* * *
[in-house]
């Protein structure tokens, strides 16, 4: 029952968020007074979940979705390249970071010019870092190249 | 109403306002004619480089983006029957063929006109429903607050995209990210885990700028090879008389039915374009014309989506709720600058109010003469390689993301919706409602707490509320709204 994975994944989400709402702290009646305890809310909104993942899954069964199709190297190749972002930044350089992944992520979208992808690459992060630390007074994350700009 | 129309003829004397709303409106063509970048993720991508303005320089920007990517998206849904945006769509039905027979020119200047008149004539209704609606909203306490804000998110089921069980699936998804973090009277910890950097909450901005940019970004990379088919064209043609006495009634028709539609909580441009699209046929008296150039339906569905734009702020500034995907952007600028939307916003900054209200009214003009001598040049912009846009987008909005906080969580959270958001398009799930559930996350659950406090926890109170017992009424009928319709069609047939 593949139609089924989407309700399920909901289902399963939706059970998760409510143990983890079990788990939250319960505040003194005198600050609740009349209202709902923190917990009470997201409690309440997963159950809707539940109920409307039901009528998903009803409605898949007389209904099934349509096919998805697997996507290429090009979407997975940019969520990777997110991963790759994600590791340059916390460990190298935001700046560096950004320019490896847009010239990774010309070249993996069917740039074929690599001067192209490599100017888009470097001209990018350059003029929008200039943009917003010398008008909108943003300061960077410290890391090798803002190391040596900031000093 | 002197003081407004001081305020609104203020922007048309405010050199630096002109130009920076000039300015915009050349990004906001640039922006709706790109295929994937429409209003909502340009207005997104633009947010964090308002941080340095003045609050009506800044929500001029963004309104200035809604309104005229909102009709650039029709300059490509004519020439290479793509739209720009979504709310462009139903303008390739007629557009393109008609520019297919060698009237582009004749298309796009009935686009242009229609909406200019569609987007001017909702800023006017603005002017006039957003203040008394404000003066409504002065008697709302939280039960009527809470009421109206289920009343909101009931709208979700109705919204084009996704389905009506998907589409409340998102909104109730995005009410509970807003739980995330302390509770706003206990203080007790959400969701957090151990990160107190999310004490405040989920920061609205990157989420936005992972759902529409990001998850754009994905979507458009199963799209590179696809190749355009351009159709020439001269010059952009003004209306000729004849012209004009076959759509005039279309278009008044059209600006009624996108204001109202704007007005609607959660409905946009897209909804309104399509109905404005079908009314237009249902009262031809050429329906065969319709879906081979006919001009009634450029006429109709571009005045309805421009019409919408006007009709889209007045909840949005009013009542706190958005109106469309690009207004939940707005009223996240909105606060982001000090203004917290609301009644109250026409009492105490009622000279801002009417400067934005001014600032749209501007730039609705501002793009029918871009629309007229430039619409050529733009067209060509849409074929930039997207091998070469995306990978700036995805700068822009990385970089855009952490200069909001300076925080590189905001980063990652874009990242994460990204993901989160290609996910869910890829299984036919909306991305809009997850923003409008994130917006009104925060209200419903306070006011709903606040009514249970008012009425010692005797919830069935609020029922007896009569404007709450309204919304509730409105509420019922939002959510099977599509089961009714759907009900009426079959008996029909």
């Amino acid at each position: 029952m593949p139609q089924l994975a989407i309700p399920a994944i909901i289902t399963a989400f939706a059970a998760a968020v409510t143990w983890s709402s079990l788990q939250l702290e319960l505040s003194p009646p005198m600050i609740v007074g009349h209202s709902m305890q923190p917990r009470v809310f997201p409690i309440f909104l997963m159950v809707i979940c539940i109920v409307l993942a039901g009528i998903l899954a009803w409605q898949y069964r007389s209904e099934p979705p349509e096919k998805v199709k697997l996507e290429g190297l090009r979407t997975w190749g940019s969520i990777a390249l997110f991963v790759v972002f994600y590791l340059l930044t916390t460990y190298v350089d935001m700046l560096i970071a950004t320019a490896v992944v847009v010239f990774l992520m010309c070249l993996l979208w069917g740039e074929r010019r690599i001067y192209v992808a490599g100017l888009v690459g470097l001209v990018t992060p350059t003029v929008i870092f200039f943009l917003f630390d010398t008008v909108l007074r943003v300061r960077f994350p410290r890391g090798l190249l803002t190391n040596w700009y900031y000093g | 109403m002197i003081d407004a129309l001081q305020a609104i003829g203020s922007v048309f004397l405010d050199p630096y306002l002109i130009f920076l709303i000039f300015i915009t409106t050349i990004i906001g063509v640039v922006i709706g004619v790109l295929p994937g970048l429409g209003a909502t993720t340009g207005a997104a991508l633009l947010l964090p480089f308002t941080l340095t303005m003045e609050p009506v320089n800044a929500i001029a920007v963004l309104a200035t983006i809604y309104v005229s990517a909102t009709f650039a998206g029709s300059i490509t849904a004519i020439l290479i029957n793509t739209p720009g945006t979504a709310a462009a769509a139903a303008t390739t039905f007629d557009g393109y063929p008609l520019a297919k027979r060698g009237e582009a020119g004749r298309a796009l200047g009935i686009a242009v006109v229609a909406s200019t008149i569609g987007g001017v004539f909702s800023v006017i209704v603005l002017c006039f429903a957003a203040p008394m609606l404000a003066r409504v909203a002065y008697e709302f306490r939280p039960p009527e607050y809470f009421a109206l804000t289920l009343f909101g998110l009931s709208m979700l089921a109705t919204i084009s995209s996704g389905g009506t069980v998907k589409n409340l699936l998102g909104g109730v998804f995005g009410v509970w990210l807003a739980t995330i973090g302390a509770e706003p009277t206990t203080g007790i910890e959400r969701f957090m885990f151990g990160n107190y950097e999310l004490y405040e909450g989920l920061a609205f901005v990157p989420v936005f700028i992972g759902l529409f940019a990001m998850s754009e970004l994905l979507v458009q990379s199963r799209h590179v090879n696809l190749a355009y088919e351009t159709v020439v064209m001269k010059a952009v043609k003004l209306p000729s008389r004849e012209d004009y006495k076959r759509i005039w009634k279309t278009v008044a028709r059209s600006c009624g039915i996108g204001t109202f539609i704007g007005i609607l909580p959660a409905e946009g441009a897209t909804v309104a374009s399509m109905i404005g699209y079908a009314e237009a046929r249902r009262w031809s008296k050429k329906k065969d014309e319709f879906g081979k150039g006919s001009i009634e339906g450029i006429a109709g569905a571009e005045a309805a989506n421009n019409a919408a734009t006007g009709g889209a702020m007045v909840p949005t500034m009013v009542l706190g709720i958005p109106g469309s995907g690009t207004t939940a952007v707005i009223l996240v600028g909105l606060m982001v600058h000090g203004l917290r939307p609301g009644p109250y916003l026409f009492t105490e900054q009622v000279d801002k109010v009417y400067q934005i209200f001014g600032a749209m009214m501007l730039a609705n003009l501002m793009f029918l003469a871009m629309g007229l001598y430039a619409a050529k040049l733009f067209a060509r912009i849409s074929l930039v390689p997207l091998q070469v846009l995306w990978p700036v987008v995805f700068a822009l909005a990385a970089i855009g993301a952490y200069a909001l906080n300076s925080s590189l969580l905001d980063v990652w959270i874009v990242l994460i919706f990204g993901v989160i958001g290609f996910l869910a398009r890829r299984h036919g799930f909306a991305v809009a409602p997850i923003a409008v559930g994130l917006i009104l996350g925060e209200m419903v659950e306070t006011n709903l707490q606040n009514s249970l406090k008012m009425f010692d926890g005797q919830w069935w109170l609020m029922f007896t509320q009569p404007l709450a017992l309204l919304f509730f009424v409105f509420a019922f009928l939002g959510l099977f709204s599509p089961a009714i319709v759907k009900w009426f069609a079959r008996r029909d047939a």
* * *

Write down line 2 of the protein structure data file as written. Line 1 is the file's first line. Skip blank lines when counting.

């Protein structure tokens, strides 16, 4: 029952968020007074979940979705390249970071010019870092190249 | 109403306002004619480089983006029957063929006109429903607050995209990210885990700028090879008389039915374009014309989506709720600058109010003469390689993301919706409602707490509320709204 994975994944989400709402702290009646305890809310909104993942899954069964199709190297190749972002930044350089992944992520979208992808690459992060630390007074994350700009 | 129309003829004397709303409106063509970048993720991508303005320089920007990517998206849904945006769509039905027979020119200047008149004539209704609606909203306490804000998110089921069980699936998804973090009277910890950097909450901005940019970004990379088919064209043609006495009634028709539609909580441009699209046929008296150039339906569905734009702020500034995907952007600028939307916003900054209200009214003009001598040049912009846009987008909005906080969580959270958001398009799930559930996350659950406090926890109170017992009424009928319709069609047939 593949139609089924989407309700399920909901289902399963939706059970998760409510143990983890079990788990939250319960505040003194005198600050609740009349209202709902923190917990009470997201409690309440997963159950809707539940109920409307039901009528998903009803409605898949007389209904099934349509096919998805697997996507290429090009979407997975940019969520990777997110991963790759994600590791340059916390460990190298935001700046560096950004320019490896847009010239990774010309070249993996069917740039074929690599001067192209490599100017888009470097001209990018350059003029929008200039943009917003010398008008909108943003300061960077410290890391090798803002190391040596900031000093 | 002197003081407004001081305020609104203020922007048309405010050199630096002109130009920076000039300015915009050349990004906001640039922006709706790109295929994937429409209003909502340009207005997104633009947010964090308002941080340095003045609050009506800044929500001029963004309104200035809604309104005229909102009709650039029709300059490509004519020439290479793509739209720009979504709310462009139903303008390739007629557009393109008609520019297919060698009237582009004749298309796009009935686009242009229609909406200019569609987007001017909702800023006017603005002017006039957003203040008394404000003066409504002065008697709302939280039960009527809470009421109206289920009343909101009931709208979700109705919204084009996704389905009506998907589409409340998102909104109730995005009410509970807003739980995330302390509770706003206990203080007790959400969701957090151990990160107190999310004490405040989920920061609205990157989420936005992972759902529409990001998850754009994905979507458009199963799209590179696809190749355009351009159709020439001269010059952009003004209306000729004849012209004009076959759509005039279309278009008044059209600006009624996108204001109202704007007005609607959660409905946009897209909804309104399509109905404005079908009314237009249902009262031809050429329906065969319709879906081979006919001009009634450029006429109709571009005045309805421009019409919408006007009709889209007045909840949005009013009542706190958005109106469309690009207004939940707005009223996240909105606060982001000090203004917290609301009644109250026409009492105490009622000279801002009417400067934005001014600032749209501007730039609705501002793009029918871009629309007229430039619409050529733009067209060509849409074929930039997207091998070469995306990978700036995805700068822009990385970089855009952490200069909001300076925080590189905001980063990652874009990242994460990204993901989160290609996910869910890829299984036919909306991305809009997850923003409008994130917006009104925060209200419903306070006011709903606040009514249970008012009425010692005797919830069935609020029922007896009569404007709450309204919304509730409105509420019922939002959510099977599509089961009714759907009900009426079959008996029909």